Tuesday, March 13, 2018 | Washington, DC
Women’s History Celebration: Women in Transportation Executive Panel
Heidi King, Deputy Administrator, NHTSA
March 13, 2018
Question: What do women in STEM and transportation tech innovation have in common?
Answer: Nobody knows how much we’re capable of achieving, and where new opportunities will take us!
Success in technological innovation draws on characteristics women show in managing our careers in tech:
- We don’t ask, “How has this been done all these years?” but instead ask ourselves, “What is the right answer?”
- We don’t ask, “How do other people want me to solve this?” but we ask ourselves “How do I solve this problem?”
- We communicate data-driven and fact-based results, not outdated expectations or beliefs.
- We are optimistic about our vision for the future while remembering the women who paved the way for us to get there.
- We stand by the results of our intellect and our integrity, while maintaining fortitude for growth and continuous education.
For technological innovation to achieve its promised benefits, we need courageous leaders to help us tackle the difficult problems.
It takes courage to confront the unknown, and it takes courage to tackle seemingly intractable problems. It takes courage when dealing with conflicting resource demands.
The etymology of the word “courage” comes from the Latin word for “heart.” We all must have courage – and heart – to tackle the tough issues surrounding transportation technology in order for the tech to meet its full potential.
Emerging Technology in Automotive Transportation
At the National Highway Traffic Safety Administration and throughout the Department of Transportation, safety is our top priority.
Our mission at NHTSA is to save lives, prevent injuries, and to reduce the economic costs associated with traffic crashes.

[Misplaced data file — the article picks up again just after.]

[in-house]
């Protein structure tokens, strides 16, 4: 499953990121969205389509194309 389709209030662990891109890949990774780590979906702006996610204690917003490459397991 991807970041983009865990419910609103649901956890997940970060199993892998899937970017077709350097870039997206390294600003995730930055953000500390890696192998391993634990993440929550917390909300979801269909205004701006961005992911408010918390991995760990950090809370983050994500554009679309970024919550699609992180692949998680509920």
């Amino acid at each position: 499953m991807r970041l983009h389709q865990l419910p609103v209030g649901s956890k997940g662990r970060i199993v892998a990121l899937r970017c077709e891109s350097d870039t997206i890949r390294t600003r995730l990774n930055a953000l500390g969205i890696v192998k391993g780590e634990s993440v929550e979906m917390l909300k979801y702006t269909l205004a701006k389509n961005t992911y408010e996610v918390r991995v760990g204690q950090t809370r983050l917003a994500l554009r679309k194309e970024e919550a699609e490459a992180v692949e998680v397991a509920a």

The new technologies that excite us the most are those that promise to improve the safety of the vehicles that we drive to work, to school, and on which we depend for so many activities in our lives.
Exciting new technologies are in cars on our roads today:
- 911 Automatic Crash Notification Systems to notify emergency responders of a crash
- Backup Cameras that help drivers see behind the vehicles for safer operation in reverse
- Blind Spot Detection to warn drivers, with audio or visual signals, of vehicles in adjacent lanes
- Automatic Emergency Braking Systems that detect an impending forward crash and either slow or stop the vehicle to reduce the harm of the crash
- Lane Departure Warning Systems that have cameras that monitor lane markings to alert drivers when they drift out of their lanes without a turn signal
- Lane-Keeping that actually helps the vehicle steer to return to the lane of travel
- Cornering Lights that adapt the beam of headlamps through a curve.
Technologies that some believe will further contribute to vehicle safety:
- Replacing rear and side view mirrors with cameras
- Adaptive beam headlamps that detect and adjust to avoid glare for the drivers of oncoming vehicles
- Automated Driving Systems including the concept of the self-driving car. Automotive transportation is now exploring operating systems, radar and lidar, cybersecurity, vehicle-to-vehicle and vehicle-to-infrastructure communications, and more.
The opportunities seem boundless.
Intelligence and Courage
The journey of transportation technological innovation and the journey of women in STEM tell a story.
- Good ideas are smart, but great ideas have heart. Innovation takes intelligence. Using the promise of technological innovation to improve our lives and to make our roads safer also requires creativity, wisdom, compassion, and determination.
- Doesn’t this describe women in transportation, and women in technical fields? These are the women who have blazed new trails into superhighways for the rest of us. They showed intelligence, rigor, creativity, wisdom, and compassion.
- After all, the needs of the Nation, the opportunity for all of us, requires it. From all of us.